It's absolutely remarkable, that this mathematical expression "links" mass-energy (or simply mass) to
curvature in SpaceTime.
It's a departure from classical Physics, where Gravity was considered to be a "force", just like
for example the Electric force.
But Einstein managed to link the curvature of SpaceTime, to mass-energy.

Now, if somehow it can be made plausible that a free object follows the curvature of SpaceTime,
then (maybe?) we are close to understanding how "mass/curved spacetime/path of an object",
all are connected by the Theory.

Why does a small free object follows the curvature in SpaceTime?

If you would think that it's a trivial question, then you must be a relative of Einstein.

If a particle is small, there is hardly any "feedback" into the "warped" SpacetIime, which itself is due
to some larger mass distribution "nearby".
So, a small test particle, "in some way", finds it's path in curved SpaceTime. So, what is the path here?

If we would not consider a small object, then this object itself would significantly warp SpaceTime too,
which is covered by Einstein's GTR, but it's very complex.
It does not have to be really as small object, as long as it's small relative to the mass that curves SpaceTime
in the first place. It's a bit similar to Earth orbiting the warped spacetime due to the Sun.
The Sun is immensly more massive than Earth.

Short definition: In differential geometry, a "geodesic" is a generalization of the notion of a "straight line"
in "curved spaces".

Now, the question thus equivalent to:

The motion of a small test particle, is completely determined by the bending of the SpaceTime.

Some folks can prove it, by using the equivalence of intertial mass and passive gravitational mass.
These two interpretations of "mass" has not mentioined at all, in this simple text.

Others can prove it by using the general equation of motion in curved SpaceTime.

It's not so very trivial. One idea is using the concept of parallel transport. You can consider a tangent vector
along the motion, or orthogonal to the motion. The motion is in curved SpaceTime, ofcourse.
If the orientation of that vector does not change relative to the path of motion, then you stay on the geodesic.

If you are on a curved sphere (a surface) in R3, and you hold a stick exactly in front of you, and
you walk along a "great-circle" (a geodesic), the orientation of the stick (tangent vector) does not change.
So, if you go from the equator to the Northpole, and keep on going the straight line (the great-circle), the
tangent vector does not change. However, while on the Northpole, and you change suddenly direction, like turning left,
and then go back to the equator again, then there was a rather sudden disruption in the orientation
of the tangent vector. That does not correspond to the motion of a free particle moving in curved SpaceTime.

Relativity is a Theory using 4 dimensional SpaceTime:

Throughout section 1, it was hopefully clear that SpaceTime is 4-dimensional, which is reflected
for example in coordinates like (x,y,z,ct).

I like to stress that fact, since in section 3, Kaluza-Klein theory, which is a remarkable theory,
is an attempt to unify Einstein's GR, and the ElectroMagnetic (ElectroDynamics) Theory of Maxwell.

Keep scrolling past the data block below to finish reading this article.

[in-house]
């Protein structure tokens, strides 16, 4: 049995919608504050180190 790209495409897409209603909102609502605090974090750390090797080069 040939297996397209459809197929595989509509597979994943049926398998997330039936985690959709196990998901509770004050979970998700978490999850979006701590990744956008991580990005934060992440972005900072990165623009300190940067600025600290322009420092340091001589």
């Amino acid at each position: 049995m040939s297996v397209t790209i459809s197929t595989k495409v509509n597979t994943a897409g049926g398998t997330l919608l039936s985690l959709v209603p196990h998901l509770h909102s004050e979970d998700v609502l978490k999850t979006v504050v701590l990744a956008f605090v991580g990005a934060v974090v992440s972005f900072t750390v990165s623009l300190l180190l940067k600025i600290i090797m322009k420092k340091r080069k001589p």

The arena where that seems to work, is a 5-dimensional SpaceTime, which is very remarkable.

The ideas in Kaluza-Klein, inspired many other Theories, even very modern ones.

However, Kaluza-Klein, does not seem to fit well enough in, e.g., modern Yang-Mills concepts, and even beside
that, Kaluza-Klein was more or less superseded by String-, M-, and Brane theories.

3. A few words on Planck's length, and Planck's time.

The "length of Planck", is an extremely small length, namely about 1.6 x 10-35 m.

Associated with this length, are two other values, namely "Plancks time", and "Plancks mass".
Of those two, "Plancks time" is somewhat more easy to understand, since it's the time needed for light to "traverse" Planck's length.

In order to get an appreciation on how small the "length of Planck" actually is, then take
a look at the following figures:

-The Bohr radius, that is the classical radius of the Hydrogen atom is about: 5.310-11 m.
-The classical radius of a proton is about: 0.87 10-15 m.

If we compare Planck's length to those upper examples, like the radius of a Hydrogen atom,
or what is often taken as the "classical" size of a proton then we will really appreciate
how insanely small Planck's length actually is.
If you would "inflate" a proton to the size of the Sun, relatively speaking, you still could not even see Planck's length.

This length is formed from other Universal constants (like the speed of light and others),
but we will also see on what theoretical basis this length was originally derived from.

We have to be very careful on how exactly to interpret such a small length.
For example, not all physicists are convinced that those Planck values really represent fundamental
constants in Nature.

At the same time, it cannot be denied that "Quantum Gravity" theories take Planck's length
as a reference point, that is, a scale that represents the dimensions of Space quanta (spins, loops etc..).
So, especially theoretical physicists working in fields like String theories, Quantum Gravity, Cosmology etc..
interpret Planck's length as a fundamental building block, in some way.

Planck's length is the following:

lp = √ (ħ G / c3) = (about) 1.6 x 10-35 m.

where c is the speed of light, ħ is the socalled reduced Plancks constant, and G is the universal gravitational constant.
So, the lenght of Planck is "build" from very fundamental constants from physics.

The theoretical time required for light to cross a distance of 1 Planck length, is about 5.4 x 10-44 seconds.

How is Planck's length derived? Where does it come from?